We are human beings. As such we need to function in real terms as well as in virtual ones. And if you start asking people, “Which is better: e-mail or real mail?” Well, they’ll tell you e-mail’s faster, it’s cheaper, it’s instantaneous, we can communicate around the world and all that, but you know what, people should never forget about the satisfaction of writing a letter to somebody… and getting a letter from somebody. That’s something that you really keep and can cherish and reread and has a certain kind of value. I know that the visual tradition has unfortunately supplanted the written one, but people still need to appreciate the virtues of reality and if they can’t do it with literature and letters and stuff, because the e-thing is really what’s happening, they have to do it with sport!
And there is a certain satisfaction to scoring a goal in the real world that you will never be able to replicate in virtual terms!
Lou Marinoff is the author of many bestselling books, including The Middle Way, Therapy For the Sane, and Plato Not Prozac. His many areas of professional and personal interest are showcased at his website: http://www.loumarinoff.com/.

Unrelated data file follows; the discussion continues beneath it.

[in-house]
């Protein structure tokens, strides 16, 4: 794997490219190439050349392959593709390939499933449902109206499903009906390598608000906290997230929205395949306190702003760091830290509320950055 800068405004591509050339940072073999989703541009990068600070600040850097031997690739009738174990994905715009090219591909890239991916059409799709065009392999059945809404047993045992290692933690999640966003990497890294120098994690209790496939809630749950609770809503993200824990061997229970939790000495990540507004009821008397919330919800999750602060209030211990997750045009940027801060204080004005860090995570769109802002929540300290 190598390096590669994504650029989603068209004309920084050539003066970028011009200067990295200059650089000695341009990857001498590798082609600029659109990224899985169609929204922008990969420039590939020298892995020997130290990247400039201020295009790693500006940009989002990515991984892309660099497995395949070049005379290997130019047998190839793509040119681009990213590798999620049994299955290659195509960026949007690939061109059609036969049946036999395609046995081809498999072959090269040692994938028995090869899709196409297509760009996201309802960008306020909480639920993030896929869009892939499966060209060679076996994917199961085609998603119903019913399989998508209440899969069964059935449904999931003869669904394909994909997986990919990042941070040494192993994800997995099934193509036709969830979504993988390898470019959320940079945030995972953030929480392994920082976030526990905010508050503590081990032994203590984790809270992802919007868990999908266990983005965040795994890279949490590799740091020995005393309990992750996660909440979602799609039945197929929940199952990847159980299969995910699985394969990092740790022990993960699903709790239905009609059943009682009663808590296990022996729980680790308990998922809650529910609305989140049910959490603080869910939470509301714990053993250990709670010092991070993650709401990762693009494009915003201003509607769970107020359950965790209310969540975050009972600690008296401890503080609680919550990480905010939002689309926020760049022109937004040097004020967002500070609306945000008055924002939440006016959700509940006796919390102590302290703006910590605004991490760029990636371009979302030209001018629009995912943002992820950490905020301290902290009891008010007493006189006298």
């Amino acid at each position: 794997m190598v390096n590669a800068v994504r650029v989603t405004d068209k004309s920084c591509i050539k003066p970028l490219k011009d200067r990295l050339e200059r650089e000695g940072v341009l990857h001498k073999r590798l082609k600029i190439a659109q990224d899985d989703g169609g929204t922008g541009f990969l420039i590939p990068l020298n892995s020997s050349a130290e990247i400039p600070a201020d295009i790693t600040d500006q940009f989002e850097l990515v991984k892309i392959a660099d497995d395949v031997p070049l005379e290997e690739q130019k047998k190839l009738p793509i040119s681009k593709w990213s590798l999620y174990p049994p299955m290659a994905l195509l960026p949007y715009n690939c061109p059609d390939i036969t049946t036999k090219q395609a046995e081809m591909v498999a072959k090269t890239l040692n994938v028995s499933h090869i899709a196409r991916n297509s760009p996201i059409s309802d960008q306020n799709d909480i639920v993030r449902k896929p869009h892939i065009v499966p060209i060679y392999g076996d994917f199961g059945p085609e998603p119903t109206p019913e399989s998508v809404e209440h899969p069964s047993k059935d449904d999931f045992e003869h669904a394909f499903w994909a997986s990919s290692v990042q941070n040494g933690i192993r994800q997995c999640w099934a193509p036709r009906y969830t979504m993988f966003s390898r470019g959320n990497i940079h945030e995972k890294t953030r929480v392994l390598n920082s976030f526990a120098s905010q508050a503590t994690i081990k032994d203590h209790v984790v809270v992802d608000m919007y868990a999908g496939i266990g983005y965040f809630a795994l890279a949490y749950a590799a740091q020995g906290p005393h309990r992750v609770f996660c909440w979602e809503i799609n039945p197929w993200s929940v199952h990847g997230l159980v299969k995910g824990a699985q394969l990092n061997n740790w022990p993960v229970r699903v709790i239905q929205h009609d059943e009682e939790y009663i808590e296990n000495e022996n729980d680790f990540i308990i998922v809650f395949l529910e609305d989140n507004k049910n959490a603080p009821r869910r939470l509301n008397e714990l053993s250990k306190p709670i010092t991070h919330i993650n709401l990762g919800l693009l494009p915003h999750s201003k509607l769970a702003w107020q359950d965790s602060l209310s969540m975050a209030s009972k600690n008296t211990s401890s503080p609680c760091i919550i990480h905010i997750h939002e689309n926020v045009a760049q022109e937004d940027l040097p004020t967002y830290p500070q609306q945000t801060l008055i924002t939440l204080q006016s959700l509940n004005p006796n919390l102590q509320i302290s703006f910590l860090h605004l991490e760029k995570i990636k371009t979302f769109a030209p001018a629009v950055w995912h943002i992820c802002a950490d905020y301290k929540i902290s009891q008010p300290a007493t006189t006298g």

Two-time runner-up Andy Yevish was first discovered on the boardwalk of the Jersey shore, where as a lanky teen he beat former World Champion Robert Hernandez in an air hockey exhibition. Andy already had a reputation as an aggressive offensive player, and this shocking unofficial victory brought him into the fold of competitive play, where he immediately began finishing in the top five, including a 2nd place finish to air hockey wunderkind Tim Weissman in 1993.